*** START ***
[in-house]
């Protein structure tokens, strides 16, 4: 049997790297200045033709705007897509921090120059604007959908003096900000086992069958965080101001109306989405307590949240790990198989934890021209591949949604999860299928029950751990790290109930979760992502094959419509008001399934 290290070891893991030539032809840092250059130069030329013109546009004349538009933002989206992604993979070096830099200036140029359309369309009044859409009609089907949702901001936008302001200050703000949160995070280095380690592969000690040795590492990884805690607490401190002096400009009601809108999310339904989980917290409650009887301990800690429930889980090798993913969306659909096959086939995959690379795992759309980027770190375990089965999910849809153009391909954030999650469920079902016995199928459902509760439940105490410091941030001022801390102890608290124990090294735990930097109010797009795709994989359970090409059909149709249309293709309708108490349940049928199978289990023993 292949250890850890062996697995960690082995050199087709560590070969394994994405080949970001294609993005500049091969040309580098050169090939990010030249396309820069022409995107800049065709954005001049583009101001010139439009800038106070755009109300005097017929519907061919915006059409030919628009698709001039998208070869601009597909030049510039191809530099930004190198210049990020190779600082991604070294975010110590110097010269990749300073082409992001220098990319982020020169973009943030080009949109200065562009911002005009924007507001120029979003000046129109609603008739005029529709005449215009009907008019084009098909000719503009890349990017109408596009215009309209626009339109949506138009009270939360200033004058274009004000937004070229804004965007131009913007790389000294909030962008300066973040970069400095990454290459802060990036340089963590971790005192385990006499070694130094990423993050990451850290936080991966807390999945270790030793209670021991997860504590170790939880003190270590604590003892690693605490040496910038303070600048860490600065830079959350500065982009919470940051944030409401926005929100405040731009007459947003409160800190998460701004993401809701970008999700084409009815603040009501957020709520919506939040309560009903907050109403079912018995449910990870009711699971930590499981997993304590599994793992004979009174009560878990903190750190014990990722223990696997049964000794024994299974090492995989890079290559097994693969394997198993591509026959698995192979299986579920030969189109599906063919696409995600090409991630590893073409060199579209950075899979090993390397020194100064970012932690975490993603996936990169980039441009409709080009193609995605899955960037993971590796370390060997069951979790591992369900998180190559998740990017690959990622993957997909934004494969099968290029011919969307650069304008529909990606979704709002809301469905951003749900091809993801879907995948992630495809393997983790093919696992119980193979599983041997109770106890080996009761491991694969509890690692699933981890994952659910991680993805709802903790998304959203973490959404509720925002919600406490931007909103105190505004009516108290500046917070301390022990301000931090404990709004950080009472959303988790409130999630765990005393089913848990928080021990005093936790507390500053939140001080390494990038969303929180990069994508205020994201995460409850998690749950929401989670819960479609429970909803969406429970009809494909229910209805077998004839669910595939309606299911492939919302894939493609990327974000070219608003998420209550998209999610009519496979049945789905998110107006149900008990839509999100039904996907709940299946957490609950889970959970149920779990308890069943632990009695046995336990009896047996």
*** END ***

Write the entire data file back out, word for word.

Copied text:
[in-house]
């Protein structure tokens, strides 16, 4: 049997790297200045033709705007897509921090120059604007959908003096900000086992069958965080101001109306989405307590949240790990198989934890021209591949949604999860299928029950751990790290109930979760992502094959419509008001399934 290290070891893991030539032809840092250059130069030329013109546009004349538009933002989206992604993979070096830099200036140029359309369309009044859409009609089907949702901001936008302001200050703000949160995070280095380690592969000690040795590492990884805690607490401190002096400009009601809108999310339904989980917290409650009887301990800690429930889980090798993913969306659909096959086939995959690379795992759309980027770190375990089965999910849809153009391909954030999650469920079902016995199928459902509760439940105490410091941030001022801390102890608290124990090294735990930097109010797009795709994989359970090409059909149709249309293709309708108490349940049928199978289990023993 292949250890850890062996697995960690082995050199087709560590070969394994994405080949970001294609993005500049091969040309580098050169090939990010030249396309820069022409995107800049065709954005001049583009101001010139439009800038106070755009109300005097017929519907061919915006059409030919628009698709001039998208070869601009597909030049510039191809530099930004190198210049990020190779600082991604070294975010110590110097010269990749300073082409992001220098990319982020020169973009943030080009949109200065562009911002005009924007507001120029979003000046129109609603008739005029529709005449215009009907008019084009098909000719503009890349990017109408596009215009309209626009339109949506138009009270939360200033004058274009004000937004070229804004965007131009913007790389000294909030962008300066973040970069400095990454290459802060990036340089963590971790005192385990006499070694130094990423993050990451850290936080991966807390999945270790030793209670021991997860504590170790939880003190270590604590003892690693605490040496910038303070600048860490600065830079959350500065982009919470940051944030409401926005929100405040731009007459947003409160800190998460701004993401809701970008999700084409009815603040009501957020709520919506939040309560009903907050109403079912018995449910990870009711699971930590499981997993304590599994793992004979009174009560878990903190750190014990990722223990696997049964000794024994299974090492995989890079290559097994693969394997198993591509026959698995192979299986579920030969189109599906063919696409995600090409991630590893073409060199579209950075899979090993390397020194100064970012932690975490993603996936990169980039441009409709080009193609995605899955960037993971590796370390060997069951979790591992369900998180190559998740990017690959990622993957997909934004494969099968290029011919969307650069304008529909990606979704709002809301469905951003749900091809993801879907995948992630495809393997983790093919696992119980193979599983041997109770106890080996009761491991694969509890690692699933981890994952659910991680993805709802903790998304959203973490959404509720925002919600406490931007909103105190505004009516108290500046917070301390022990301000931090404990709004950080009472959303988790409130999630765990005393089913848990928080021990005093936790507390500053939140001080390494990038969303929180990069994508205020994201995460409850998690749950929401989670819960479609429970909803969406429970009809494909229910209805077998004839669910595939309606299911492939919302894939493609990327974000070219608003998420209550998209999610009519496979049945789905998110107006149900008990839509999100039904996907709940299946957490609950889970959970149920779990308890069943632990009695046995336990009896047996």